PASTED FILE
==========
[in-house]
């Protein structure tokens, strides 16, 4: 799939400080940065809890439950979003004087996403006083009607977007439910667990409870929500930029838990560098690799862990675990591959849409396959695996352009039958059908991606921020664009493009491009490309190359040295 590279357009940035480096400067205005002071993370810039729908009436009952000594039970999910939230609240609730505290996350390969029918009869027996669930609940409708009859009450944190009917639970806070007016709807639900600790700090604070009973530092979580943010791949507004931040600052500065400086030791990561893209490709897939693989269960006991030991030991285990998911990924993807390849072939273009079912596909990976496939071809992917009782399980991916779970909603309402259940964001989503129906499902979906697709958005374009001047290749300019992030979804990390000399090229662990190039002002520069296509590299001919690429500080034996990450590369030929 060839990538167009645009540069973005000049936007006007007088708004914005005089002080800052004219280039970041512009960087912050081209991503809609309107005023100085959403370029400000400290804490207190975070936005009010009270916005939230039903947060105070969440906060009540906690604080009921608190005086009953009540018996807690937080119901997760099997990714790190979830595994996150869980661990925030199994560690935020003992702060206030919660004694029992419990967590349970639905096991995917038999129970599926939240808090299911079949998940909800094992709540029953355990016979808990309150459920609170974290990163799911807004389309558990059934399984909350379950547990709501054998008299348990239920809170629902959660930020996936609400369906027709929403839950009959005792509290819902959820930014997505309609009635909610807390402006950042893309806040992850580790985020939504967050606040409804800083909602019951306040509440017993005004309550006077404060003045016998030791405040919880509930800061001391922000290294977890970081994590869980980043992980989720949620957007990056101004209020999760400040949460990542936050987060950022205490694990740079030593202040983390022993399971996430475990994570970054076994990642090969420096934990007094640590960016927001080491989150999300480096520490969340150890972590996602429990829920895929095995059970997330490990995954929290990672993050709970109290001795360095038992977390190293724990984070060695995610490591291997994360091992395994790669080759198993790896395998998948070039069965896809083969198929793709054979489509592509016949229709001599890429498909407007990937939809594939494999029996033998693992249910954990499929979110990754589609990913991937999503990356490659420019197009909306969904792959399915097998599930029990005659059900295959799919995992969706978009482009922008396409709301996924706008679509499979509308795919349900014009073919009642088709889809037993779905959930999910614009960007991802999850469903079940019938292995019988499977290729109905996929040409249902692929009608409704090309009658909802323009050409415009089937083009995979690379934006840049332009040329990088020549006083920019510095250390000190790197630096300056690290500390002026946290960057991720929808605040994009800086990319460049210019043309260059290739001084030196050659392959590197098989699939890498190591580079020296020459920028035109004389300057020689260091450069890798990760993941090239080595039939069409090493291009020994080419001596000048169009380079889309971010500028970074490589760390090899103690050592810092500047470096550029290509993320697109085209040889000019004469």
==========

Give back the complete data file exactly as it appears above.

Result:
[in-house]
């Protein structure tokens, strides 16, 4: 799939400080940065809890439950979003004087996403006083009607977007439910667990409870929500930029838990560098690799862990675990591959849409396959695996352009039958059908991606921020664009493009491009490309190359040295 590279357009940035480096400067205005002071993370810039729908009436009952000594039970999910939230609240609730505290996350390969029918009869027996669930609940409708009859009450944190009917639970806070007016709807639900600790700090604070009973530092979580943010791949507004931040600052500065400086030791990561893209490709897939693989269960006991030991030991285990998911990924993807390849072939273009079912596909990976496939071809992917009782399980991916779970909603309402259940964001989503129906499902979906697709958005374009001047290749300019992030979804990390000399090229662990190039002002520069296509590299001919690429500080034996990450590369030929 060839990538167009645009540069973005000049936007006007007088708004914005005089002080800052004219280039970041512009960087912050081209991503809609309107005023100085959403370029400000400290804490207190975070936005009010009270916005939230039903947060105070969440906060009540906690604080009921608190005086009953009540018996807690937080119901997760099997990714790190979830595994996150869980661990925030199994560690935020003992702060206030919660004694029992419990967590349970639905096991995917038999129970599926939240808090299911079949998940909800094992709540029953355990016979808990309150459920609170974290990163799911807004389309558990059934399984909350379950547990709501054998008299348990239920809170629902959660930020996936609400369906027709929403839950009959005792509290819902959820930014997505309609009635909610807390402006950042893309806040992850580790985020939504967050606040409804800083909602019951306040509440017993005004309550006077404060003045016998030791405040919880509930800061001391922000290294977890970081994590869980980043992980989720949620957007990056101004209020999760400040949460990542936050987060950022205490694990740079030593202040983390022993399971996430475990994570970054076994990642090969420096934990007094640590960016927001080491989150999300480096520490969340150890972590996602429990829920895929095995059970997330490990995954929290990672993050709970109290001795360095038992977390190293724990984070060695995610490591291997994360091992395994790669080759198993790896395998998948070039069965896809083969198929793709054979489509592509016949229709001599890429498909407007990937939809594939494999029996033998693992249910954990499929979110990754589609990913991937999503990356490659420019197009909306969904792959399915097998599930029990005659059900295959799919995992969706978009482009922008396409709301996924706008679509499979509308795919349900014009073919009642088709889809037993779905959930999910614009960007991802999850469903079940019938292995019988499977290729109905996929040409249902692929009608409704090309009658909802323009050409415009089937083009995979690379934006840049332009040329990088020549006083920019510095250390000190790197630096300056690290500390002026946290960057991720929808605040994009800086990319460049210019043309260059290739001084030196050659392959590197098989699939890498190591580079020296020459920028035109004389300057020689260091450069890798990760993941090239080595039939069409090493291009020994080419001596000048169009380079889309971010500028970074490589760390090899103690050592810092500047470096550029290509993320697109085209040889000019004469």